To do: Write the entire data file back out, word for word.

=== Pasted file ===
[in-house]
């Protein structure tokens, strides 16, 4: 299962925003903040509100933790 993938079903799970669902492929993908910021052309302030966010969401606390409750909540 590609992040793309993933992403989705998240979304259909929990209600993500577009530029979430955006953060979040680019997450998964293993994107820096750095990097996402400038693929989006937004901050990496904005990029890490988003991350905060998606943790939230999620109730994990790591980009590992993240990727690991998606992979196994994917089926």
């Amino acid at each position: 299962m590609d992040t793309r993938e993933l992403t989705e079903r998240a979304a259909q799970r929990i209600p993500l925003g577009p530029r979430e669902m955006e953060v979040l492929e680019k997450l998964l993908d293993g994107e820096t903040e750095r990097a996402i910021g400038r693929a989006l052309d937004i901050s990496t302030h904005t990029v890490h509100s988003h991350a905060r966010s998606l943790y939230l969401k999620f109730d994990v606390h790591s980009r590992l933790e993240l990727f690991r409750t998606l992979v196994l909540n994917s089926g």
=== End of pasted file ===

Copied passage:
[in-house]
């Protein structure tokens, strides 16, 4: 299962925003903040509100933790 993938079903799970669902492929993908910021052309302030966010969401606390409750909540 590609992040793309993933992403989705998240979304259909929990209600993500577009530029979430955006953060979040680019997450998964293993994107820096750095990097996402400038693929989006937004901050990496904005990029890490988003991350905060998606943790939230999620109730994990790591980009590992993240990727690991998606992979196994994917089926």
């Amino acid at each position: 299962m590609d992040t793309r993938e993933l992403t989705e079903r998240a979304a259909q799970r929990i209600p993500l925003g577009p530029r979430e669902m955006e953060v979040l492929e680019k997450l998964l993908d293993g994107e820096t903040e750095r990097a996402i910021g400038r693929a989006l052309d937004i901050s990496t302030h904005t990029v890490h509100s988003h991350a905060r966010s998606l943790y939230l969401k999620f109730d994990v606390h790591s980009r590992l933790e993240l990727f690991r409750t998606l992979v196994l909540n994917s089926g």